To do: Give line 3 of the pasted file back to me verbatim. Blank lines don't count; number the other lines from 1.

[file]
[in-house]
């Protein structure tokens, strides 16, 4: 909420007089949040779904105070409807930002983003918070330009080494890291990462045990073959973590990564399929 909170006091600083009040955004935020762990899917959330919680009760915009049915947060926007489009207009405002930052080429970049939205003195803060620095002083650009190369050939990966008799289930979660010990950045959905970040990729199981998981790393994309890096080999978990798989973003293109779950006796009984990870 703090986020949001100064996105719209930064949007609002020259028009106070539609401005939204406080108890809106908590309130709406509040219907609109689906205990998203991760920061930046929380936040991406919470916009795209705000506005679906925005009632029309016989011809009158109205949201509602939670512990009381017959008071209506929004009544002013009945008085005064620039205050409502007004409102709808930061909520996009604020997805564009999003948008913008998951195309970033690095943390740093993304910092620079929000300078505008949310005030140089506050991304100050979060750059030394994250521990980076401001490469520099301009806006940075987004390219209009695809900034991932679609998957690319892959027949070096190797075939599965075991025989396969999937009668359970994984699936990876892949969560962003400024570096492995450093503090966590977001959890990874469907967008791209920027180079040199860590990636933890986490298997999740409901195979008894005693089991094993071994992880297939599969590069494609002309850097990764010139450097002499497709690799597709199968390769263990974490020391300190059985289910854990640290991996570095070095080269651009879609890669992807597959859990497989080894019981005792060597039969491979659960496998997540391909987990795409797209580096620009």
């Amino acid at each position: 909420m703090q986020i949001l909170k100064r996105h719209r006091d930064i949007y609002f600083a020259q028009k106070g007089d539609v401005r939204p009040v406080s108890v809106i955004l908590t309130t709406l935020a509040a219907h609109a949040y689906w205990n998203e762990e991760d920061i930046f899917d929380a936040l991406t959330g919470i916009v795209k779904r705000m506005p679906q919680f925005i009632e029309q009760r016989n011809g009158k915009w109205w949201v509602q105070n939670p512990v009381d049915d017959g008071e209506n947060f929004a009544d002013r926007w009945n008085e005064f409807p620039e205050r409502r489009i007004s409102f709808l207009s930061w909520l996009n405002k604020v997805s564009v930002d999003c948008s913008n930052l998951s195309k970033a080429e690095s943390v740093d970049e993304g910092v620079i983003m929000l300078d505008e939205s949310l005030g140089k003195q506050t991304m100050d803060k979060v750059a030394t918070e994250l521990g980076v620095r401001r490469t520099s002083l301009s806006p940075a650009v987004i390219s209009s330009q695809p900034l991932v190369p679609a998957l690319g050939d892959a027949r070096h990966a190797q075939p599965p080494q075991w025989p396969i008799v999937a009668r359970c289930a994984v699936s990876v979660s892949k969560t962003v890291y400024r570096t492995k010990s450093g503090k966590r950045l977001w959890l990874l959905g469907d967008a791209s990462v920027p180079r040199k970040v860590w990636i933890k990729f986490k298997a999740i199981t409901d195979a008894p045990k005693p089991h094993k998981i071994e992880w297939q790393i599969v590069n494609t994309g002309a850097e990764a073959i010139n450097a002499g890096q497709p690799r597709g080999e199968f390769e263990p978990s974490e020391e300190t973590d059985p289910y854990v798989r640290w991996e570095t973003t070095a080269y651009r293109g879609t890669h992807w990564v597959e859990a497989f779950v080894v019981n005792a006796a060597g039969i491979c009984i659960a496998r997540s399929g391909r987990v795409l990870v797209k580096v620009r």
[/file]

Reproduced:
């Amino acid at each position: 909420m703090q986020i949001l909170k100064r996105h719209r006091d930064i949007y609002f600083a020259q028009k106070g007089d539609v401005r939204p009040v406080s108890v809106i955004l908590t309130t709406l935020a509040a219907h609109a949040y689906w205990n998203e762990e991760d920061i930046f899917d929380a936040l991406t959330g919470i916009v795209k779904r705000m506005p679906q919680f925005i009632e029309q009760r016989n011809g009158k915009w109205w949201v509602q105070n939670p512990v009381d049915d017959g008071e209506n947060f929004a009544d002013r926007w009945n008085e005064f409807p620039e205050r409502r489009i007004s409102f709808l207009s930061w909520l996009n405002k604020v997805s564009v930002d999003c948008s913008n930052l998951s195309k970033a080429e690095s943390v740093d970049e993304g910092v620079i983003m929000l300078d505008e939205s949310l005030g140089k003195q506050t991304m100050d803060k979060v750059a030394t918070e994250l521990g980076v620095r401001r490469t520099s002083l301009s806006p940075a650009v987004i390219s209009s330009q695809p900034l991932v190369p679609a998957l690319g050939d892959a027949r070096h990966a190797q075939p599965p080494q075991w025989p396969i008799v999937a009668r359970c289930a994984v699936s990876v979660s892949k969560t962003v890291y400024r570096t492995k010990s450093g503090k966590r950045l977001w959890l990874l959905g469907d967008a791209s990462v920027p180079r040199k970040v860590w990636i933890k990729f986490k298997a999740i199981t409901d195979a008894p045990k005693p089991h094993k998981i071994e992880w297939q790393i599969v590069n494609t994309g002309a850097e990764a073959i010139n450097a002499g890096q497709p690799r597709g080999e199968f390769e263990p978990s974490e020391e300190t973590d059985p289910y854990v798989r640290w991996e570095t973003t070095a080269y651009r293109g879609t890669h992807w990564v597959e859990a497989f779950v080894v019981n005792a006796a060597g039969i491979c009984i659960a496998r997540s399929g391909r987990v795409l990870v797209k580096v620009r």